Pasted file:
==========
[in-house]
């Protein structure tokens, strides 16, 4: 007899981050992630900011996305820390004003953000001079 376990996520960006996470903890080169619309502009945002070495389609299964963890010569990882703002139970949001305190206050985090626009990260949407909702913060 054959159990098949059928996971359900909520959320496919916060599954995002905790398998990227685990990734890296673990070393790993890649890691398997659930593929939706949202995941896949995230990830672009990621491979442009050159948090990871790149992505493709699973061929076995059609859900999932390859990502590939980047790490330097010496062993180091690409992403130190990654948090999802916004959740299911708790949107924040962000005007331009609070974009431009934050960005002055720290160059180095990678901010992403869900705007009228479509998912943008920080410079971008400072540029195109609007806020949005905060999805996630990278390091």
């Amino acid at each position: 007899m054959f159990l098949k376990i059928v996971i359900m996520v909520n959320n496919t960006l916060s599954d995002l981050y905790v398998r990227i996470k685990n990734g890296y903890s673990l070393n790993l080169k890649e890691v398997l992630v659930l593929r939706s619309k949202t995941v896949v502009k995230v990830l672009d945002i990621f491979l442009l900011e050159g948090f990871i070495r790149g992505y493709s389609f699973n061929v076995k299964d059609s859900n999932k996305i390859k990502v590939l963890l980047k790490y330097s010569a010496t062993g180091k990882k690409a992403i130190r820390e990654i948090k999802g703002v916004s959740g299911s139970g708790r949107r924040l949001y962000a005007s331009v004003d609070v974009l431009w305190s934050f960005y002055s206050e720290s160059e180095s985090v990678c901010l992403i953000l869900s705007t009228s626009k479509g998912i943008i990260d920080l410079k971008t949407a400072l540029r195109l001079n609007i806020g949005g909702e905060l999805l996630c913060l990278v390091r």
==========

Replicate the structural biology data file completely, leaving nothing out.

[in-house]
């Protein structure tokens, strides 16, 4: 007899981050992630900011996305820390004003953000001079 376990996520960006996470903890080169619309502009945002070495389609299964963890010569990882703002139970949001305190206050985090626009990260949407909702913060 054959159990098949059928996971359900909520959320496919916060599954995002905790398998990227685990990734890296673990070393790993890649890691398997659930593929939706949202995941896949995230990830672009990621491979442009050159948090990871790149992505493709699973061929076995059609859900999932390859990502590939980047790490330097010496062993180091690409992403130190990654948090999802916004959740299911708790949107924040962000005007331009609070974009431009934050960005002055720290160059180095990678901010992403869900705007009228479509998912943008920080410079971008400072540029195109609007806020949005905060999805996630990278390091």
């Amino acid at each position: 007899m054959f159990l098949k376990i059928v996971i359900m996520v909520n959320n496919t960006l916060s599954d995002l981050y905790v398998r990227i996470k685990n990734g890296y903890s673990l070393n790993l080169k890649e890691v398997l992630v659930l593929r939706s619309k949202t995941v896949v502009k995230v990830l672009d945002i990621f491979l442009l900011e050159g948090f990871i070495r790149g992505y493709s389609f699973n061929v076995k299964d059609s859900n999932k996305i390859k990502v590939l963890l980047k790490y330097s010569a010496t062993g180091k990882k690409a992403i130190r820390e990654i948090k999802g703002v916004s959740g299911s139970g708790r949107r924040l949001y962000a005007s331009v004003d609070v974009l431009w305190s934050f960005y002055s206050e720290s160059e180095s985090v990678c901010l992403i953000l869900s705007t009228s626009k479509g998912i943008i990260d920080l410079k971008t949407a400072l540029r195109l001079n609007i806020g949005g909702e905060l999805l996630c913060l990278v390091r």